The breakout book from a prizewinning young writer: a breathtaking, suspenseful story of one man's obsessive search to find the truth of another man's downfall.
Nelson's life is not turning out the way he hoped. His girlfriend is sleeping with another man, his brother has left their South American country and moved to the United States, leaving Nelson to care for their widowed mother, and his acting career can't seem to get off the ground. That is, until he lands a starring role in a touring revival of The Idiot President, a legendary play by Nelson's hero, Henry Nunez, leader of the storied guerrilla theater troupe Diciembre. And that's when the real trouble begins.
The tour takes Nelson out of the shelter of the city and across a landscape he's never seen, which still bears the scars of the civil war. With each performance, Nelson grows closer to his fellow actors, becoming hopelessly entangled in their complicated lives, until, during one memorable performance, a long-buried betrayal surfaces to force the troupe into chaos.
Nelson's fate is slowly revealed through the investigation of the narrator, a young man obsessed with Nelson's story?and perhaps closer to it than he lets on. In sharp, vivid, and beautiful prose, Alarcón delivers a compulsively readable narrative and a provocative meditation on fate, identity, and the large consequences that can result from even our smallest choices.
During the war which Nelson's father called the anxious years a few radical students at the Conservatory founded a theater company. They read the French surrealists, and improvised adaptations of Quechua myths; they smoked cheap tobacco, and sang protest songs with vulgar lyrics. They laughed in public as if it were a political act, baring their teeth and frightening children. Their ranks were drawn, broadly speaking, from the following overlapping circles of youth: the long-hairs, the working-class, the sex-crazed, the poseurs, the provincials, the alcoholics, the emotionally needy, the rabble-rousers, the opportunists, the punks, the hangers-on, and the obsessed. Nelson was just a boy then: moody, thoughtful, growing up in a suburb of the capital with his head bent over a book. He was secretly in love with a slight, brown-haired girl from school, with whom he'd exchanged actual words on only a handful of occasions. At night, Nelson wrote out the ...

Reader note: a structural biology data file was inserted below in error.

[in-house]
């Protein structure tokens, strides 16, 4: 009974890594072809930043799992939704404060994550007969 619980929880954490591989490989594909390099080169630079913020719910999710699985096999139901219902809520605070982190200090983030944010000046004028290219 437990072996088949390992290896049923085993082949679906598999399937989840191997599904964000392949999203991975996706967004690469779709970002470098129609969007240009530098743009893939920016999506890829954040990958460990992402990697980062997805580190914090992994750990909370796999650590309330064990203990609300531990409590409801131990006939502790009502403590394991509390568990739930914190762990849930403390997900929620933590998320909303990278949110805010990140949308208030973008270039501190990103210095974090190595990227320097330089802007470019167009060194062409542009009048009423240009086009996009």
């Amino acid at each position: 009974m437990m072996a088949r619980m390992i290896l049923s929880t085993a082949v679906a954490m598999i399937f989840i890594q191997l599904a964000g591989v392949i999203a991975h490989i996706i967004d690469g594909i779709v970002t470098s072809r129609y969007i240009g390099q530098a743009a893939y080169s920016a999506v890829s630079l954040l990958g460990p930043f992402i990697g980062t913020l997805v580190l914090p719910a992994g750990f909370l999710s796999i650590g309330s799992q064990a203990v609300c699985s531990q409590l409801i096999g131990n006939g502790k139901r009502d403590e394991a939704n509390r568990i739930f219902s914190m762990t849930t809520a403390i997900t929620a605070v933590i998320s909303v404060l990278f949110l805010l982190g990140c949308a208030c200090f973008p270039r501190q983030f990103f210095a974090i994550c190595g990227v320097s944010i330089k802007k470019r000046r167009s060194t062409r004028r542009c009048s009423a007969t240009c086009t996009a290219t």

Set in an unnamed South American country, At Night We Walk in Circles explores concepts of identity and loss, among others, in a soulful story that confirms Alarcon’s status as one of America’s most dazzling fiction writers.
(Reviewed by Poornima Apte).
Full Review (1099 words).
The theater group Diciembre, in At Night We Walk in Circles, sounds a lot like Peru's award-winning independent theater collective, Yuyachkani. Launched in 1971, the group's essential pillars have been political performances, theatrical experimentation and performances steeped in indigenous culture.
Yuyachkani is a Quechua word that means "I am thinking/I am remembering." The company is at the forefront of Latin American theater, and makes education and community issues the cornerstones of its work. One of Yuyachkani's principles is the belief that "an evaluation of the past makes us understand the present." To that end, Yuyachkani has focused its action around one main objective: to contribute to the development and strengthening of ...
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From Perón's glittering Buenos Aires to the rustic hills of Rio de Janeiro, from the haven of a Montevideo butchershop to U.S. embassy halls, The Invisible Mountain celebrates a nations spirit, the will to survive in the most desperate of circumstances, and the fierce and complex connections between mother and daughter.
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